|The stars of Saving Hope. Paging Dr. Fine, Dr. Howard...|
It might help to already have pupils dilated from recreational drugs to best enjoy tonight's episode. The series is sorta Grey's Anatomy meets Dead Like Me.
The star couple from fictional Hope Zion hospital, Drs. Harris and Reid (Michael Shanks and Erica Durance) are in a limo on their way to their wedding when they are T-boned by another car. Harris heroically saves the other driver then collapses. His bride-to-be yells for a doctor (although, wait a minute, she is one).
Harris dies on the operating table--or does he? He appears to hover over himself, ghost-like. Wake up, he says to himself, or viewers.
Reid doesn't seem to react like somebody who's whole world has just been T-boned. You'd think she just lost her dog.
Distracting her is the arrival at the same hospital of her ex-lover, a very serious star surgeon named Joel Goran (Daniel Gillies). Goran has a New Zealand accent and doesn't shave and you just know these two are going to throw another shrimp on the barbie.
Not before Reid tries some radical therapy, like stripping down to her bra and panties and straddling her comatose almost-hubby on his hospital bed. Lucky stiff!
This failed to revive him but worked for me. Durance, a Calgary native best known from playing Lois Lane on Smallville, is winning and watchable. Shanks (Stargate SG-1) commits to the tricky role of playing dead but you wonder just how long the character can keep haunting the hospital. If the role was played by a real dead guy, like Leslie Nielsen, then they'd have something.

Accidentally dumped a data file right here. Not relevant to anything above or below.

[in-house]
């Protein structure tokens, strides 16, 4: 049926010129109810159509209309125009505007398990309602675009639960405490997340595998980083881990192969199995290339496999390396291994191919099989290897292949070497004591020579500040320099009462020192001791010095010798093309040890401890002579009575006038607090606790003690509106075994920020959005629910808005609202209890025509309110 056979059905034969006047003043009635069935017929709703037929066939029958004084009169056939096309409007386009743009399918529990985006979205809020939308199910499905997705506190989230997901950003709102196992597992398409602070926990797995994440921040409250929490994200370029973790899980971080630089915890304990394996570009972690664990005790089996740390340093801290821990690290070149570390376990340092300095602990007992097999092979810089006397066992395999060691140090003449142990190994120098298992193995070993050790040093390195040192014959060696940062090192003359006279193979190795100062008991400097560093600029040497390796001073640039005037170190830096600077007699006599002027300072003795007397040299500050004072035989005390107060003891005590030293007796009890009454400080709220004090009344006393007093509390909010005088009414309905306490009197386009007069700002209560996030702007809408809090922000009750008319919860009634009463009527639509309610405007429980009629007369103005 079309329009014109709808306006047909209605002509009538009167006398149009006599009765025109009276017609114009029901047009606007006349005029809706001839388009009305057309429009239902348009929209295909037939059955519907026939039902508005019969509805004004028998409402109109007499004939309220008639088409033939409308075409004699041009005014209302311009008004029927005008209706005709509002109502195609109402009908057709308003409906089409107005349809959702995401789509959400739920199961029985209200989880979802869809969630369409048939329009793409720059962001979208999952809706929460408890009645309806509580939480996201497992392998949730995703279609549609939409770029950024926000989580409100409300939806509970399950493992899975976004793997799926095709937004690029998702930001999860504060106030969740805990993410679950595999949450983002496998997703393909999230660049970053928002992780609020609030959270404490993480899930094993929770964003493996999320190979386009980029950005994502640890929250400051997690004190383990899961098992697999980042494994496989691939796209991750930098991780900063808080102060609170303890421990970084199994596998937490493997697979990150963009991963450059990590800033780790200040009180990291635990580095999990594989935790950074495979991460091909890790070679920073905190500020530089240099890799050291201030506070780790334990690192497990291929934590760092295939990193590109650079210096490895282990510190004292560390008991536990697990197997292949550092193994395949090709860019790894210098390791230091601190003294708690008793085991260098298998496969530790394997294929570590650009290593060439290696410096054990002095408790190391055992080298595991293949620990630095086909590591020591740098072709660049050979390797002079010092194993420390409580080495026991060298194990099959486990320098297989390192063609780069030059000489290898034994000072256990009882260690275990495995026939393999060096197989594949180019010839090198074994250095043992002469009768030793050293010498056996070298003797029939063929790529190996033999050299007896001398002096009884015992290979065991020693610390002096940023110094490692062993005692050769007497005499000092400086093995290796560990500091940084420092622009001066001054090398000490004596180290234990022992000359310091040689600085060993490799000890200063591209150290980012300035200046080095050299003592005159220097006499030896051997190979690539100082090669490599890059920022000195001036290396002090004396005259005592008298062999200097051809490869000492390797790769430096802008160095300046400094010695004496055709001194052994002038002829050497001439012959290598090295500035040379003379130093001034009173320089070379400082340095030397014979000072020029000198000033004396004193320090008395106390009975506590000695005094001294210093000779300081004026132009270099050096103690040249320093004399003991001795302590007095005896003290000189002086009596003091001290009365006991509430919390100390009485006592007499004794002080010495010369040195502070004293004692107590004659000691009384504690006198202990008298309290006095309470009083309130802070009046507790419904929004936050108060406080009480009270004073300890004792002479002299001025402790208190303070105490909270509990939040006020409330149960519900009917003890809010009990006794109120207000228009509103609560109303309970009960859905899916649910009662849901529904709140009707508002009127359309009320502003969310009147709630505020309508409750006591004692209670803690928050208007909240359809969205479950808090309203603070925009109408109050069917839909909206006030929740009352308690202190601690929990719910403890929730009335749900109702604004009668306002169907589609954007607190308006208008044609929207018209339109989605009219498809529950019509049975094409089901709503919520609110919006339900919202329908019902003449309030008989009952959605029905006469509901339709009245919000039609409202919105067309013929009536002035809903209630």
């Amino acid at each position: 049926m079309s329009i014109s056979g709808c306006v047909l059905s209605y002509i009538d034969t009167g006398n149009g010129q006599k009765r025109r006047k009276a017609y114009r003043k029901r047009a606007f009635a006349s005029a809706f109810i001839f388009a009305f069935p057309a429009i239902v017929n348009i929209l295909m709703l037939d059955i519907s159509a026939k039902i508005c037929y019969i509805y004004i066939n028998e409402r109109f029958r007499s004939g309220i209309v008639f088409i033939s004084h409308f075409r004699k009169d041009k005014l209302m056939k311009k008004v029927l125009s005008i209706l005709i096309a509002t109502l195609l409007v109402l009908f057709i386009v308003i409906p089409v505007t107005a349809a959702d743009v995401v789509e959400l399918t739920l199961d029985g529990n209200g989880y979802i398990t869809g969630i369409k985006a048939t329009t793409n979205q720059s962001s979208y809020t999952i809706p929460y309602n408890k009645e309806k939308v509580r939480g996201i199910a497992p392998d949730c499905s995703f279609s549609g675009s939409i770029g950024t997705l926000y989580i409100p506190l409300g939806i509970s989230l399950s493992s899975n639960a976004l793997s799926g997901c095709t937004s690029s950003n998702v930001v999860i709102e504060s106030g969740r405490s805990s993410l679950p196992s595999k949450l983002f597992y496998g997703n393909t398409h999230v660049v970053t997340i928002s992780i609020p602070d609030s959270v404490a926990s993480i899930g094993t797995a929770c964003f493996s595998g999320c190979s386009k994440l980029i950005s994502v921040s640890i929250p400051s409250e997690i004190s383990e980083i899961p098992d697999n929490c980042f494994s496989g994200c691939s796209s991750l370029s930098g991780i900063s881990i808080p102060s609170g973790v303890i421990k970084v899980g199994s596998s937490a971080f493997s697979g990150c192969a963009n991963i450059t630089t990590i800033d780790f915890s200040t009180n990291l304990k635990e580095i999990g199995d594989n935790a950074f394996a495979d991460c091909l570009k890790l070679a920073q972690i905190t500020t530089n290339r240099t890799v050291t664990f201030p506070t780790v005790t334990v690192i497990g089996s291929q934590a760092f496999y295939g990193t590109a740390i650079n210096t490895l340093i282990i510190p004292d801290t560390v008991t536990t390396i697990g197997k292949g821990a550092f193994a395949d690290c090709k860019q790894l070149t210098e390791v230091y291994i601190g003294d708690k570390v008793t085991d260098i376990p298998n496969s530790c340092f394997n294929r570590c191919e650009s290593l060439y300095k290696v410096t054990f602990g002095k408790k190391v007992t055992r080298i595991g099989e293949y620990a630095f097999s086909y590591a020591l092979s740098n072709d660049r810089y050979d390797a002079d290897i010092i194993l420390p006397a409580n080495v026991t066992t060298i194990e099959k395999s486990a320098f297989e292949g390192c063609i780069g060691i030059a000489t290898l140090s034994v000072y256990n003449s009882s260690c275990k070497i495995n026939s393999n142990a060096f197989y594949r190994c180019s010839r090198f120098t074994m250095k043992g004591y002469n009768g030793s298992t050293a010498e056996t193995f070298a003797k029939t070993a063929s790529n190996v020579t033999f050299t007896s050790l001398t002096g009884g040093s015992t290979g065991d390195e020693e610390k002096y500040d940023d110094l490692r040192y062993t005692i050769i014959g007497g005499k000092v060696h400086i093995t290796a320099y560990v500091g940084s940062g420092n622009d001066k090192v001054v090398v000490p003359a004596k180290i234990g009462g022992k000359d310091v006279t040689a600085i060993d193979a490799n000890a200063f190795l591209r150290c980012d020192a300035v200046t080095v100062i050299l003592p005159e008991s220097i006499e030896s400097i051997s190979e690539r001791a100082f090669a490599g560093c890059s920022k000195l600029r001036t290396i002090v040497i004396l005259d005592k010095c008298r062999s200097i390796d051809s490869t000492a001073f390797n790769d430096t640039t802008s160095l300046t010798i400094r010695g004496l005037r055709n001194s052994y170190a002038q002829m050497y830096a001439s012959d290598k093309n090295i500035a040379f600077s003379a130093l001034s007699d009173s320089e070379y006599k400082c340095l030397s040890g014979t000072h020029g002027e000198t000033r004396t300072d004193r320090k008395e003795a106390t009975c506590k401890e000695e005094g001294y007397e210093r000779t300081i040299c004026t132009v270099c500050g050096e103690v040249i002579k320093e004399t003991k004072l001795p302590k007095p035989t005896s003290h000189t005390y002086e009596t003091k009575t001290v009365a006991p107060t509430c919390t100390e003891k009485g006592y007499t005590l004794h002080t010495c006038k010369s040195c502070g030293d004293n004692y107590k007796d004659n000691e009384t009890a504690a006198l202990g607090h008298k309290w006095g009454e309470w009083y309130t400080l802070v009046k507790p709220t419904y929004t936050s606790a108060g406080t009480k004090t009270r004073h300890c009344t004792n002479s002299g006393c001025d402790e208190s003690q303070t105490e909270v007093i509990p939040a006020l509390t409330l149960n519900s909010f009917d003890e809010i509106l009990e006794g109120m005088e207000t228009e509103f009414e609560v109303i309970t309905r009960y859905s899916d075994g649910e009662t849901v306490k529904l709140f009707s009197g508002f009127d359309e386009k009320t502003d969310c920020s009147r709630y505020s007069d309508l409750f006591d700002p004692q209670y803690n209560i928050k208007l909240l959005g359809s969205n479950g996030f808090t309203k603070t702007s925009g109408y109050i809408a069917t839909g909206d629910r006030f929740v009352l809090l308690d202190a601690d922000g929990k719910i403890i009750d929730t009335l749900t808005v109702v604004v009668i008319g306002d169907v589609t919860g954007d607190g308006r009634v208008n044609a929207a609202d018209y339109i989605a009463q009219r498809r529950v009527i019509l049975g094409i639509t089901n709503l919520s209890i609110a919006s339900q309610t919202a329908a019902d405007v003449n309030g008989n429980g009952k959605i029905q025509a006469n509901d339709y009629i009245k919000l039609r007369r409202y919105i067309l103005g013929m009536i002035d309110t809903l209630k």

There's a scene toward the end of tonight's pilot that seemed pretty maudlin and reach-y to me, but, then again, I'm not exactly in the Grey's Anatomy target demo.
Wendy Crewson, Maggie Lin and Gavin Murphy also get some face time on the series.
Saving Hope premieres tonight on both NBC and CTV. Crafty of NBC to slot it in at the same hour as ABC's Grey's. Some viewers looking for their fresh episode hospital TV fix may choose to sample.
CTV's note said to "re-apply for 12 weeks" but since there was no concurrent prescription for no-doze I think I may already be cured. My guess is that this could be another Combat Hospital, a made-in-Canada co-pro that opens big in Canada but never takes off in the U.S.
Read more on Durance, Shanks and Gillies off last week's CTV upfront interviews in this story I wrote for The Canadian Press.